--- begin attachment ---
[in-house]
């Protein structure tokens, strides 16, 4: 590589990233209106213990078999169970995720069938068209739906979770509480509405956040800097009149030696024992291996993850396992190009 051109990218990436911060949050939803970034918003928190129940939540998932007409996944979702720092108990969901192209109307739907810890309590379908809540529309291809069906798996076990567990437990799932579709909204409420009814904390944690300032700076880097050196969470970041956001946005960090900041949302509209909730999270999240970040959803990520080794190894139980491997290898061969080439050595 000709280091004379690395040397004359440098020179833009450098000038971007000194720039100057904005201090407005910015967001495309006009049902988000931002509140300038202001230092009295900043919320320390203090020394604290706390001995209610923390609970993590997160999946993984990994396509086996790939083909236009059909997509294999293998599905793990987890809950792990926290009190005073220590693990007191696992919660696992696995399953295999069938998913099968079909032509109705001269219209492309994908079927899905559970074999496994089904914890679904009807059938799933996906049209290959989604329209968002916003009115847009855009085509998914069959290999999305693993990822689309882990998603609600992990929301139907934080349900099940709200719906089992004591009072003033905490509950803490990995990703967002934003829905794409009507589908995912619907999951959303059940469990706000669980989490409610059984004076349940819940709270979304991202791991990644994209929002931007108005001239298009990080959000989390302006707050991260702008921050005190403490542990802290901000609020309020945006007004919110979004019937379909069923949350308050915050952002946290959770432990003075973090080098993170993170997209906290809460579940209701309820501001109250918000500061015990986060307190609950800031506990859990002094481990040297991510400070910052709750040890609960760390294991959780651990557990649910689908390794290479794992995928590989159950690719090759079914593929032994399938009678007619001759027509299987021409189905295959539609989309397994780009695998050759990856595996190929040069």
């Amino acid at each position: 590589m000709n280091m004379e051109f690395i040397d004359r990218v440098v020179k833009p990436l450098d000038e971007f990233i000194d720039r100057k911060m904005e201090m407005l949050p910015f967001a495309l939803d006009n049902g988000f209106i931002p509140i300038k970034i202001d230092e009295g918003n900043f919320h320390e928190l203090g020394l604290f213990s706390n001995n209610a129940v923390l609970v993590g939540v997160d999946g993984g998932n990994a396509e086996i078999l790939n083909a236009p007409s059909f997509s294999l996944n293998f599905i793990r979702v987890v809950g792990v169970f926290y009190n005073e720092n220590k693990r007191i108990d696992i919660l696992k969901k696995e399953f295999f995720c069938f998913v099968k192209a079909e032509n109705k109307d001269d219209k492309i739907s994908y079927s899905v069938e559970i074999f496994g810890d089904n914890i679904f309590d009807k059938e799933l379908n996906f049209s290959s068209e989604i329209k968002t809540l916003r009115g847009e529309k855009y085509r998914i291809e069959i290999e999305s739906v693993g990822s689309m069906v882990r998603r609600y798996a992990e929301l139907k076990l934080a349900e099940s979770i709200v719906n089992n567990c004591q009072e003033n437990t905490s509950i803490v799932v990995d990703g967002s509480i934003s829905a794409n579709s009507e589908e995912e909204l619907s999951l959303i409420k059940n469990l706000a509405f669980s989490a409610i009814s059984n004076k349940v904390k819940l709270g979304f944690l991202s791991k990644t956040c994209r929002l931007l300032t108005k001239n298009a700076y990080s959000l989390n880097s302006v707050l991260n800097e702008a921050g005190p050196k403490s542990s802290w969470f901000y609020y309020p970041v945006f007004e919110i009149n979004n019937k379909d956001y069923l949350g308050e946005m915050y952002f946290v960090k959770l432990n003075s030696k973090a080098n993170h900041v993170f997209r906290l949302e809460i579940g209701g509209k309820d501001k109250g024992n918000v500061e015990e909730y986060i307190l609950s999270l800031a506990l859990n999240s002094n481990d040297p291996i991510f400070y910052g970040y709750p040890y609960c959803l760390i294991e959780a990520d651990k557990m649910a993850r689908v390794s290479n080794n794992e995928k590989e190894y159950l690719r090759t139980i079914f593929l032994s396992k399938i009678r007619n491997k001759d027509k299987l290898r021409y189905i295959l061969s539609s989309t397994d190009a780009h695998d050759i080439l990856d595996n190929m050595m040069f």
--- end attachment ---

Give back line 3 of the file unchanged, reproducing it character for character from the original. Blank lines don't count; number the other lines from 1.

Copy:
């Amino acid at each position: 590589m000709n280091m004379e051109f690395i040397d004359r990218v440098v020179k833009p990436l450098d000038e971007f990233i000194d720039r100057k911060m904005e201090m407005l949050p910015f967001a495309l939803d006009n049902g988000f209106i931002p509140i300038k970034i202001d230092e009295g918003n900043f919320h320390e928190l203090g020394l604290f213990s706390n001995n209610a129940v923390l609970v993590g939540v997160d999946g993984g998932n990994a396509e086996i078999l790939n083909a236009p007409s059909f997509s294999l996944n293998f599905i793990r979702v987890v809950g792990v169970f926290y009190n005073e720092n220590k693990r007191i108990d696992i919660l696992k969901k696995e399953f295999f995720c069938f998913v099968k192209a079909e032509n109705k109307d001269d219209k492309i739907s994908y079927s899905v069938e559970i074999f496994g810890d089904n914890i679904f309590d009807k059938e799933l379908n996906f049209s290959s068209e989604i329209k968002t809540l916003r009115g847009e529309k855009y085509r998914i291809e069959i290999e999305s739906v693993g990822s689309m069906v882990r998603r609600y798996a992990e929301l139907k076990l934080a349900e099940s979770i709200v719906n089992n567990c004591q009072e003033n437990t905490s509950i803490v799932v990995d990703g967002s509480i934003s829905a794409n579709s009507e589908e995912e909204l619907s999951l959303i409420k059940n469990l706000a509405f669980s989490a409610i009814s059984n004076k349940v904390k819940l709270g979304f944690l991202s791991k990644t956040c994209r929002l931007l300032t108005k001239n298009a700076y990080s959000l989390n880097s302006v707050l991260n800097e702008a921050g005190p050196k403490s542990s802290w969470f901000y609020y309020p970041v945006f007004e919110i009149n979004n019937k379909d956001y069923l949350g308050e946005m915050y952002f946290v960090k959770l432990n003075s030696k973090a080098n993170h900041v993170f997209r906290l949302e809460i579940g209701g509209k309820d501001k109250g024992n918000v500061e015990e909730y986060i307190l609950s999270l800031a506990l859990n999240s002094n481990d040297p291996i991510f400070y910052g970040y709750p040890y609960c959803l760390i294991e959780a990520d651990k557990m649910a993850r689908v390794s290479n080794n794992e995928k590989e190894y159950l690719r090759t139980i079914f593929l032994s396992k399938i009678r007619n491997k001759d027509k299987l290898r021409y189905i295959l061969s539609s989309t397994d190009a780009h695998d050759i080439l990856d595996n190929m050595m040069f």